Dershem said money that funds bike paths often can be used for roads, so it's a matter of balancing interests. The county's topography and the relative lack of railroad beds that could be used for rails to trails also make bike paths an expensive proposition, he said.

"If there are opportunities where that makes fiscal sense and it applies more largely and there are grants available for such things, we should apply for them," Dershem said. "As a general rule I would be a little hesitant for the county to get too deep in the conversations that are really more municipal structure than countywide structure."

Closing Statements

Michael Pipe

The four priorities I want to communicate to the voters of Centre County that we’re working for are creating a safer Centre County, building an economy that works for everyone, restoring trust in county government and increasing services without raising property taxes.

We’ve been battling the opioid epidemic, reforming the criminal justice system, supporting our first responders, investing in job creation, supporting broadband expansion, affordable housing. We’ve safeguarded elections, protected the environment. We’re rebuilding our critical infrastructure. We’ve enhanced services for seniors. We’re honoring and caring for our veterans. And this is all without raising county property taxes.

It would be an honor to serve you for another four years. This is my first time running for reelection as a father, so it’s an important election for me. You start thinking more about the future. You start thinking about how we are so closely tied as a community and what is the community I’d like to raise my daughter in with my wife. It’s a special time for Centre County. I would be honored to earn one of your two votes on Nov. 5.

Mark Higgins

I agree with Commissioner Pipe that there are a number of different initiatives that the current board has undertaken and that we have some great plans for the future, because the current board is listening to the concerns of citizens.

Working with county staff, other elected officials and their staff, nonprofits and the wonderful citizens of Centre County as a team, the current board has kept the lights on. Now we’ve changed them to LEDs and it has drastically reduced our costs. We’re taking those cost savings from our capital dollars and putting in the solar array which is going to save as much as $170,000 a year and we will invest those operating budget savings in services, such as increased mental health services at the jail and the new 24-7 mental health crisis location near the mall that will be opening soon.

We’ve also implemented many new initiatives: rural broadband, natural gas, finding a new bank for Snow Shoe, installing the new Active Adult Center at the mall, assisting local businesses in creating jobs, and all of this without increasing county property taxes. I love my job. I would ask the voters of Centre County to keep the current board.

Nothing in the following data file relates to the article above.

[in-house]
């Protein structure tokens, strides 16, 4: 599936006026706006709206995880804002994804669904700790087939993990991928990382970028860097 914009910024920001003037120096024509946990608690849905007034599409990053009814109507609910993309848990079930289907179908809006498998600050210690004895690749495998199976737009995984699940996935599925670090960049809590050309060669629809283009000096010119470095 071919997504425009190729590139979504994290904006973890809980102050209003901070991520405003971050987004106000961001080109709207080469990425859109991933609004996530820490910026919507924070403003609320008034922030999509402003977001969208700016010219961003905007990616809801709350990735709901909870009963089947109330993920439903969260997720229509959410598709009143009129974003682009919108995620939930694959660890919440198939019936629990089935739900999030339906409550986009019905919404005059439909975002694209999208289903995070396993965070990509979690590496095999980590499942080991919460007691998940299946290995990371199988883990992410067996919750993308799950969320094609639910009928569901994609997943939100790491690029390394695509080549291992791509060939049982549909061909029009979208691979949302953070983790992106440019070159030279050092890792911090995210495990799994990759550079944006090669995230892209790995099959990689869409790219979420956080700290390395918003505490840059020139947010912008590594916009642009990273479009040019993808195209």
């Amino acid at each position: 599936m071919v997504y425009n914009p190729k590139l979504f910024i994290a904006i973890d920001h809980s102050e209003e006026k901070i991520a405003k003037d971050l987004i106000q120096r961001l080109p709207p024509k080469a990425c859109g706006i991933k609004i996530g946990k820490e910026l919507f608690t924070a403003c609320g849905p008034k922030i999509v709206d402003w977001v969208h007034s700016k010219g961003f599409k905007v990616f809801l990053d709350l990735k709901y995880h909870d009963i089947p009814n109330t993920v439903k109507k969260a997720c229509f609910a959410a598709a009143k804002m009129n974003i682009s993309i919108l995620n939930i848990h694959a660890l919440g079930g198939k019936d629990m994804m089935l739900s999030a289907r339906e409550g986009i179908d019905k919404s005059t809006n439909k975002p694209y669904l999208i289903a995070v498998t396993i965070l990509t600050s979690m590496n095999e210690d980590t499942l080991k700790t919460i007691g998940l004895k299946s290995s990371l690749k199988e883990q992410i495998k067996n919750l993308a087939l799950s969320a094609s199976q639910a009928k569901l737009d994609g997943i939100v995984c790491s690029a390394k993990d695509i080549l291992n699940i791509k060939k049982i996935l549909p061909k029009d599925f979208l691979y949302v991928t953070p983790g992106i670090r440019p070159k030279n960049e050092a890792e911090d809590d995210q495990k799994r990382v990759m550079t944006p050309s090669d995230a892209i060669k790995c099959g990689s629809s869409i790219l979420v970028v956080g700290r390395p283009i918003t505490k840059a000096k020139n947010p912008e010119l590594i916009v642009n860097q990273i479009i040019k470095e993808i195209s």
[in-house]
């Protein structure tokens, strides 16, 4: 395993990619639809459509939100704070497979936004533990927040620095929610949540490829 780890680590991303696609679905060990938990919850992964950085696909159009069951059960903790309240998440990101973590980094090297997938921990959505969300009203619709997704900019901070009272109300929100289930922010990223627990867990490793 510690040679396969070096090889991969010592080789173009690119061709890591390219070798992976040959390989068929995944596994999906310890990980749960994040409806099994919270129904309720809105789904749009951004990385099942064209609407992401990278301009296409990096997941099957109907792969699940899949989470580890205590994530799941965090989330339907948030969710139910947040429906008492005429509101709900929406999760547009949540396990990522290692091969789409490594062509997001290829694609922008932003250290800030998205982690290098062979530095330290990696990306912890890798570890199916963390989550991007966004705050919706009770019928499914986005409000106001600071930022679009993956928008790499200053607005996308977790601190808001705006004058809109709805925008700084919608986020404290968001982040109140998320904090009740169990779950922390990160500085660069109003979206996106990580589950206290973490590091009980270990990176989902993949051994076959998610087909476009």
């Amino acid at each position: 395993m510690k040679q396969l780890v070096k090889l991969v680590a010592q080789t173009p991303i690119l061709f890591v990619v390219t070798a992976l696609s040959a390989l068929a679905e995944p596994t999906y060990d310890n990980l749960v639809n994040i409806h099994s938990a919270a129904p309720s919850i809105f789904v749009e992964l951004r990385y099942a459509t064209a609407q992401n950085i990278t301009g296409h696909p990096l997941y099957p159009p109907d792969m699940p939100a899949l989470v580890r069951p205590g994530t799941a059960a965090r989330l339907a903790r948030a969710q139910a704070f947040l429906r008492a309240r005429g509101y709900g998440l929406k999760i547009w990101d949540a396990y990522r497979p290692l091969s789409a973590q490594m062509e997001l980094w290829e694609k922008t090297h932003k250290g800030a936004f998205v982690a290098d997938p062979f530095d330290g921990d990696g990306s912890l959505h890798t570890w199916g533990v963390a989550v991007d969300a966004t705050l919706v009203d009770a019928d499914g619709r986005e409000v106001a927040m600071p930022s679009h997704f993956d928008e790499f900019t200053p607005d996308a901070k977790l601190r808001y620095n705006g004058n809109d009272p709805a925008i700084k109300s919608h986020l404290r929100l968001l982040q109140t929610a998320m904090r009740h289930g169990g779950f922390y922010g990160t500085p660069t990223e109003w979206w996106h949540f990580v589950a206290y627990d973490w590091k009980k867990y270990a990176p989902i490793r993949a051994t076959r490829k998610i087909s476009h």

Beginning in 2016 all of our elected officials, Republican and Democrat, have complimented the current board for our effectiveness and professionalism in moving Centre County forward.

Chris Exarchos

I’m committed to public service. I have a long history of public service. I served a number of terms on College Township Council, various boards and authorities. And I had the honor and the pleasure of serving as your county commissioner two previous terms. I’m not going to go through a lengthy list of accomplishments and achievements. You can see those all online.

But I am concerned about the future. I’ve made my livelihood here. My kids live here. My grandkids live here. I’ll make sure Centre County is a good place moving into the future. I think it’s important that county commissioners, the chief executive officers, set the right priorities and the right tones for the county.

Suicide rates are up. We have an opiate crisis. We have people in jail because of mental health issues. We should be spending our money and resources on these types of issues. Not that solar panels aren’t important. They’re important, but they should not be a priority for the county.

Steve Dershem

One of the challenges that county government sees, as many local governments and I think even the school districts do… dollars are very precious. It’s very difficult to assign an importance to folks that are making choices in their lives, whether they’re going to be paying property taxes, whether they’re going to be buying medication, whether they’re going to be paying rent or whatever it is. We as county commissioners have to be mindful that every dollar we spend comes from pretty much the folks out in the community or folks in our state or federal government.

We have to be very mindful of how we spend those dollars. I will tell you I have committed myself and my life and my family to be responsible stewards of taxpayer dollars and our personal dollars.

One of the big challenges we have as a community moving forward is to keep property taxes low, keep spending smart and still provide the quality services that we are required to and committed to for our constituents. 



Geoff Rushton is managing editor for StateCollege.com. Contact him at [email protected] or find him on Twitter at @geoffrushton.